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Q Scores identify favorites

A television show with paltry Nielsen ratings is about to be yanked off the air, and then something miraculous happens. Qualitative data roll in that show that while viewership is low, the audience is wild about the program. The show receives...
October 1, 1996

A television show with paltry Nielsen ratings is about to be yanked off the air, and then something miraculous happens. Qualitative data roll in that show that while viewership is low, the audience is wild about the program. The show receives a second chance.

That data probably came from Marketing Evaluations, a Manhasset, New York-based company that’s been polling consumers since 1963. It is most famous for its TV Q Score, a quotient derived from the percentage of those who called a show their favorite divided by those who are familiar with it.

‘The files are filled with stories [of shows] like Cheers, Family Ties and Hill Street Blues that were penciled in for possible cancellation,’ explains Marketing Evaluations president Steven Levitt. ‘They let those shows develop,’ he adds, based on their high TV Q Scores.

With a client list including ABC and CBS Television, M&M/Mars and Revlon, Marketing Evaluations uses phone, mall and written surveys polled from up to 60,000 participating households. Six different Q Score surveys at various intervals throughout the year obtain data on TV programs, performers, brands, characters and athletes. If a company is looking to license a cartoon character on a lunch box, for instance, buying the latest character Q Score data could help it select a winner. According to the most recent cartoon Q Score data for kids six to 11 years old, the top-rated celluloid stars are: Bugs Bunny, Mickey Mouse, Road Runner, Snoopy and Wile E. Coyote.

‘The concept is to measure the inherent appeal of these different properties,’ says Levitt.

With the same categories in each Q Score survey, data can easily be compared and contrasted in relation to previous findings by categories and across a wide variety of demographic groups. ‘You can compare a TV show, the characters in it, and the cartoon version of it,’ Levitt points out.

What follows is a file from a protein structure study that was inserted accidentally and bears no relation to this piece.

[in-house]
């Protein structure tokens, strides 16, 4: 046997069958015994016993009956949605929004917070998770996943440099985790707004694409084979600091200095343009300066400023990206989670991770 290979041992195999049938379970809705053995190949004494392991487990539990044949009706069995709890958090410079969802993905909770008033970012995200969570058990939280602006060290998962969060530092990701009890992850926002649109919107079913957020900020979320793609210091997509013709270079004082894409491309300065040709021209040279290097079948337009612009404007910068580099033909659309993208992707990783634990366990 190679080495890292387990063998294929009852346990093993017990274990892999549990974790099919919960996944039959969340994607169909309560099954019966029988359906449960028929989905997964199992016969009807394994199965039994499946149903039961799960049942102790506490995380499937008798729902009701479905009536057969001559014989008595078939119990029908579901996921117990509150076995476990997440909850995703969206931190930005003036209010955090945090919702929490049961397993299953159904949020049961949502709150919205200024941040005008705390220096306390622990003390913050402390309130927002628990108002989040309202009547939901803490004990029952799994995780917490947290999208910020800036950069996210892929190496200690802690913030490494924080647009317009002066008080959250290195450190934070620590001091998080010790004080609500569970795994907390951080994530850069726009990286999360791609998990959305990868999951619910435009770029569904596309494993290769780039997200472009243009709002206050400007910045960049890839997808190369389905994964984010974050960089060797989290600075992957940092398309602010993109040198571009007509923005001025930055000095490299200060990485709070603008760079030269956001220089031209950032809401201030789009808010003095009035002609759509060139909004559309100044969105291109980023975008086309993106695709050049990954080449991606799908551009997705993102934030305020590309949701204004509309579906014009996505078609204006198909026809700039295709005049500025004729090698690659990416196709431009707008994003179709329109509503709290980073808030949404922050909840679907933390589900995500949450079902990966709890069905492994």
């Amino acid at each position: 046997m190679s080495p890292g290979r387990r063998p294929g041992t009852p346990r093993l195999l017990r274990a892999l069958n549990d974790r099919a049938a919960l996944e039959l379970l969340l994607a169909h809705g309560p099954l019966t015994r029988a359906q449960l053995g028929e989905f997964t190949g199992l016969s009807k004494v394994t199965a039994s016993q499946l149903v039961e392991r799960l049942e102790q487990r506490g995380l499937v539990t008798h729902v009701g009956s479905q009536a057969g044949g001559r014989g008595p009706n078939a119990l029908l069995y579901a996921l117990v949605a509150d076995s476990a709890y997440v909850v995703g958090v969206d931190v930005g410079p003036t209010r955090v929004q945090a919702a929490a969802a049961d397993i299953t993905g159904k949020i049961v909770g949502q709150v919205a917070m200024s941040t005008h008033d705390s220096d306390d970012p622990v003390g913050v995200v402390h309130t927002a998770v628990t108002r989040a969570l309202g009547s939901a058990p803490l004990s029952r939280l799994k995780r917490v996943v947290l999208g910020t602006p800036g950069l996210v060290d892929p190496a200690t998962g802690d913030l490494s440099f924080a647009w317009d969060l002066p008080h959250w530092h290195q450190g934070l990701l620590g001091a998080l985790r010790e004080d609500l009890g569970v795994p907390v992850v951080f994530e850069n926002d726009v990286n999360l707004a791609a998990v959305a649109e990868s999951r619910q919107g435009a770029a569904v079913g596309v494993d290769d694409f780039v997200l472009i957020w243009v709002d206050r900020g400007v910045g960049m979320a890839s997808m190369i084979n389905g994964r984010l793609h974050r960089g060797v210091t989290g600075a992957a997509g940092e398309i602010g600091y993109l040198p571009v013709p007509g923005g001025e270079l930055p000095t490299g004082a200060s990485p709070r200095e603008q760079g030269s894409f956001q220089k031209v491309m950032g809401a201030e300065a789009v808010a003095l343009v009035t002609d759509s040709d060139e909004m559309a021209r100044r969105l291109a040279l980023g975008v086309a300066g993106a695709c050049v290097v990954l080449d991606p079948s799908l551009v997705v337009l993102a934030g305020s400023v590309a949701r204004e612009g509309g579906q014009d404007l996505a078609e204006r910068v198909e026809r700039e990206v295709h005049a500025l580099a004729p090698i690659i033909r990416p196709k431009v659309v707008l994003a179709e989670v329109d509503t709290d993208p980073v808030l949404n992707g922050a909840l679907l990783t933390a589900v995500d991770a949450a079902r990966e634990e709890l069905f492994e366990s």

For its product Q Score, Marketing Evaluations had never included kids until this year. At the request of its clients, it just finished its first kids product Q Score in August (see chart below).

A group of roughly 2,000 kids, aged six to 11 and 12 to 17, were asked how familiar they were with each of the 60 brands listed and how much they liked or disliked each of the places, restaurants, magazines, TV channels, stores or products shown. The brands included: Nickelodeon, Gatorade, Yoo-Hoo, Fila, Kool-Aid, McDonald’s, Baskin Robbins and The Learning Store.

This time out, Disney dominated the survey. Among both age groups, the top three brands were: Walt Disney World, Walt Disney Land and McDonald’s. Despite the short time to announce the study, Marketing Evaluations signed up 12 major companies, and the response ‘was phenomenal,’ says Levitt. It is now instituting this measure twice a year.

Keeping the data simple and centered in the U.S., where Marketing Evaluations can maintain consistency in its polling, is the backbone to its success. ‘It’s not necessary to get into more depth,’ says Levitt. Any other way, and ‘the size of the study would become unwieldy.’ The key is to gauge ‘familiarity and likability’ and translate that data into ‘a meaningful measure of how people feel.’

Product Q Score

Total Children Boys Girls Boys Girls

6-17 6-11 6-11 12-17 12-17

% % % % %

McDonald’s 69 79 72 65 58

Burger King 49 56 52 47 40

IBM 47 54 44 51 38

Apple 36 44 42 29 29

Nike 64 63 56 70 65

Reebok 42 48 48 40 34

Mountain Dew 47 55 45 50 38

Yoo-Hoo 39 53 44 33 29

Gatorade 39 47 35 47 24

MAD 33 41 36 32 27

National Geographic 24 33 25 22 16

Average score of the 60 brands tested 42 49 49 35 35

Base: 2,040 545 512 499 484

Product Q Score = the number of kids who rate the brand as ‘one of my favorites’ divided by the number of kids familiar with the brand

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